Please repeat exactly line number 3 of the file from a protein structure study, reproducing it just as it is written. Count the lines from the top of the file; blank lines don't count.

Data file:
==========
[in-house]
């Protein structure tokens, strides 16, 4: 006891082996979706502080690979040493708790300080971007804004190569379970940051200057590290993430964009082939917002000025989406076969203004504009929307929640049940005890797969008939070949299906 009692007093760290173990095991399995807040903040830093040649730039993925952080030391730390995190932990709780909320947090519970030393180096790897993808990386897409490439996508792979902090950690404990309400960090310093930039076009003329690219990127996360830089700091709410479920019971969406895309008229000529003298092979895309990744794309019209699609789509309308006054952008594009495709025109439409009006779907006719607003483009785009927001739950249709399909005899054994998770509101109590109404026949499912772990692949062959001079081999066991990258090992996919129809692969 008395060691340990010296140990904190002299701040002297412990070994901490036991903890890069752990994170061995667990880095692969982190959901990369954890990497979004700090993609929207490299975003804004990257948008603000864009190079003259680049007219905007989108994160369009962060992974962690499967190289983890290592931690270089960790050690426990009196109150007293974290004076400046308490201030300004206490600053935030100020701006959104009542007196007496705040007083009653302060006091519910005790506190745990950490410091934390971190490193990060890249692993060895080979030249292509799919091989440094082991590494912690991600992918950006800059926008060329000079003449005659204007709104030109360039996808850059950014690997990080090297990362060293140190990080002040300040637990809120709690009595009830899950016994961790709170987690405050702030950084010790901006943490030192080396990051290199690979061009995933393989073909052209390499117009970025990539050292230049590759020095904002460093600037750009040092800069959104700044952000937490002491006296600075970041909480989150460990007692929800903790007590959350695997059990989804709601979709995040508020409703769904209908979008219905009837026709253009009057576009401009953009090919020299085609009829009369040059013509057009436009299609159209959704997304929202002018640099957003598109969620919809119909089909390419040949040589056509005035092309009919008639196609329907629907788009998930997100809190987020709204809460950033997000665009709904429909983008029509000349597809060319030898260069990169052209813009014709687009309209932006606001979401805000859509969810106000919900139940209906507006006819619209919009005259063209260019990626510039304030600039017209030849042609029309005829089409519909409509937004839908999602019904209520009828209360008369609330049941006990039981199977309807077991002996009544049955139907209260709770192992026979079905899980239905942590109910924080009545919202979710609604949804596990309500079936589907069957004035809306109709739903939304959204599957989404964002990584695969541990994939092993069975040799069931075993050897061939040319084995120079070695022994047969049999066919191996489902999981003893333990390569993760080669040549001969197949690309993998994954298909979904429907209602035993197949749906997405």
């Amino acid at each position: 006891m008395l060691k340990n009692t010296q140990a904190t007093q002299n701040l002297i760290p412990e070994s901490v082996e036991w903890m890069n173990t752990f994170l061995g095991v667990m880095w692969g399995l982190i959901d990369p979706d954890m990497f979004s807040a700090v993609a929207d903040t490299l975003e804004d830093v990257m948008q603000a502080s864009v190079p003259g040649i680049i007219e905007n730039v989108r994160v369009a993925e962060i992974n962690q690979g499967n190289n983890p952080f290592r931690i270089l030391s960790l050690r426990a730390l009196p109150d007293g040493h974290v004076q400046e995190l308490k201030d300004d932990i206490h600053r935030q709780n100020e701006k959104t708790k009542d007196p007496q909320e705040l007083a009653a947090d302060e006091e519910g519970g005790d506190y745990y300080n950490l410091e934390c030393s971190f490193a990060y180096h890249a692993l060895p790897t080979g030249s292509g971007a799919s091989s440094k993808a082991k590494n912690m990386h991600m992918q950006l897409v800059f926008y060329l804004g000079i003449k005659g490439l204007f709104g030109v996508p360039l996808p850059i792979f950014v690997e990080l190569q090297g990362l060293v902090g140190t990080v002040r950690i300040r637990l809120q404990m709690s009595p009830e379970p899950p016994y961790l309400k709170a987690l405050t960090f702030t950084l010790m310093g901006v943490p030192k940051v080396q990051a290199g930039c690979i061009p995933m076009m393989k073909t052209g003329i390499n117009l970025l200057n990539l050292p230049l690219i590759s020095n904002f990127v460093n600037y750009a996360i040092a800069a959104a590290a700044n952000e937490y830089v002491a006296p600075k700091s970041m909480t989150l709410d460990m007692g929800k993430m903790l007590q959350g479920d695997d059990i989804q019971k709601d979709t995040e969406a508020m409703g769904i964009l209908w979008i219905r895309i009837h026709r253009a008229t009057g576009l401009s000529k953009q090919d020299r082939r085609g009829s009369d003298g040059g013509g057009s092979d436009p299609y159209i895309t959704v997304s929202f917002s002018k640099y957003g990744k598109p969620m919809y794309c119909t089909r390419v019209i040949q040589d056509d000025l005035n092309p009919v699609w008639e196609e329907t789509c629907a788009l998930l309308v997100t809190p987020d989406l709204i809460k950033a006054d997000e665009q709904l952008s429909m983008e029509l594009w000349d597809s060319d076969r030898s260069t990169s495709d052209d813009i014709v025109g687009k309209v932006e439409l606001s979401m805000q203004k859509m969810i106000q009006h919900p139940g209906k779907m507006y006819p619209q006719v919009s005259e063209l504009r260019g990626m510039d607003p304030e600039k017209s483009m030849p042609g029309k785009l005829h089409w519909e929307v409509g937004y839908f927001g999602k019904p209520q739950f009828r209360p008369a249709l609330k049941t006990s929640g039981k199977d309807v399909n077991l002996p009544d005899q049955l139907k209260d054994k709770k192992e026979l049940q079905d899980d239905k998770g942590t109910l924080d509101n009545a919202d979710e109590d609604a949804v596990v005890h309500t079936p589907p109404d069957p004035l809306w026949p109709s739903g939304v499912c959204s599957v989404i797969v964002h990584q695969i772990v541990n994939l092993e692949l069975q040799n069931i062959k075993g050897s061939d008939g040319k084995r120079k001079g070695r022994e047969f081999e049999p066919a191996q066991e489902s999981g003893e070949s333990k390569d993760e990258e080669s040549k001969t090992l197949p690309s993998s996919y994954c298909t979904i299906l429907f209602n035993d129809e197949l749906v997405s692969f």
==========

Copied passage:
């Amino acid at each position: 006891m008395l060691k340990n009692t010296q140990a904190t007093q002299n701040l002297i760290p412990e070994s901490v082996e036991w903890m890069n173990t752990f994170l061995g095991v667990m880095w692969g399995l982190i959901d990369p979706d954890m990497f979004s807040a700090v993609a929207d903040t490299l975003e804004d830093v990257m948008q603000a502080s864009v190079p003259g040649i680049i007219e905007n730039v989108r994160v369009a993925e962060i992974n962690q690979g499967n190289n983890p952080f290592r931690i270089l030391s960790l050690r426990a730390l009196p109150d007293g040493h974290v004076q400046e995190l308490k201030d300004d932990i206490h600053r935030q709780n100020e701006k959104t708790k009542d007196p007496q909320e705040l007083a009653a947090d302060e006091e519910g519970g005790d506190y745990y300080n950490l410091e934390c030393s971190f490193a990060y180096h890249a692993l060895p790897t080979g030249s292509g971007a799919s091989s440094k993808a082991k590494n912690m990386h991600m992918q950006l897409v800059f926008y060329l804004g000079i003449k005659g490439l204007f709104g030109v996508p360039l996808p850059i792979f950014v690997e990080l190569q090297g990362l060293v902090g140190t990080v002040r950690i300040r637990l809120q404990m709690s009595p009830e379970p899950p016994y961790l309400k709170a987690l405050t960090f702030t950084l010790m310093g901006v943490p030192k940051v080396q990051a290199g930039c690979i061009p995933m076009m393989k073909t052209g003329i390499n117009l970025l200057n990539l050292p230049l690219i590759s020095n904002f990127v460093n600037y750009a996360i040092a800069a959104a590290a700044n952000e937490y830089v002491a006296p600075k700091s970041m909480t989150l709410d460990m007692g929800k993430m903790l007590q959350g479920d695997d059990i989804q019971k709601d979709t995040e969406a508020m409703g769904i964009l209908w979008i219905r895309i009837h026709r253009a008229t009057g576009l401009s000529k953009q090919d020299r082939r085609g009829s009369d003298g040059g013509g057009s092979d436009p299609y159209i895309t959704v997304s929202f917002s002018k640099y957003g990744k598109p969620m919809y794309c119909t089909r390419v019209i040949q040589d056509d000025l005035n092309p009919v699609w008639e196609e329907t789509c629907a788009l998930l309308v997100t809190p987020d989406l709204i809460k950033a006054d997000e665009q709904l952008s429909m983008e029509l594009w000349d597809s060319d076969r030898s260069t990169s495709d052209d813009i014709v025109g687009k309209v932006e439409l606001s979401m805000q203004k859509m969810i106000q009006h919900p139940g209906k779907m507006y006819p619209q006719v919009s005259e063209l504009r260019g990626m510039d607003p304030e600039k017209s483009m030849p042609g029309k785009l005829h089409w519909e929307v409509g937004y839908f927001g999602k019904p209520q739950f009828r209360p008369a249709l609330k049941t006990s929640g039981k199977d309807v399909n077991l002996p009544d005899q049955l139907k209260d054994k709770k192992e026979l049940q079905d899980d239905k998770g942590t109910l924080d509101n009545a919202d979710e109590d609604a949804v596990v005890h309500t079936p589907p109404d069957p004035l809306w026949p109709s739903g939304v499912c959204s599957v989404i797969v964002h990584q695969i772990v541990n994939l092993e692949l069975q040799n069931i062959k075993g050897s061939d008939g040319k084995r120079k001079g070695r022994e047969f081999e049999p066919a191996q066991e489902s999981g003893e070949s333990k390569d993760e990258e080669s040549k001969t090992l197949p690309s993998s996919y994954c298909t979904i299906l429907f209602n035993d129809e197949l749906v997405s692969f």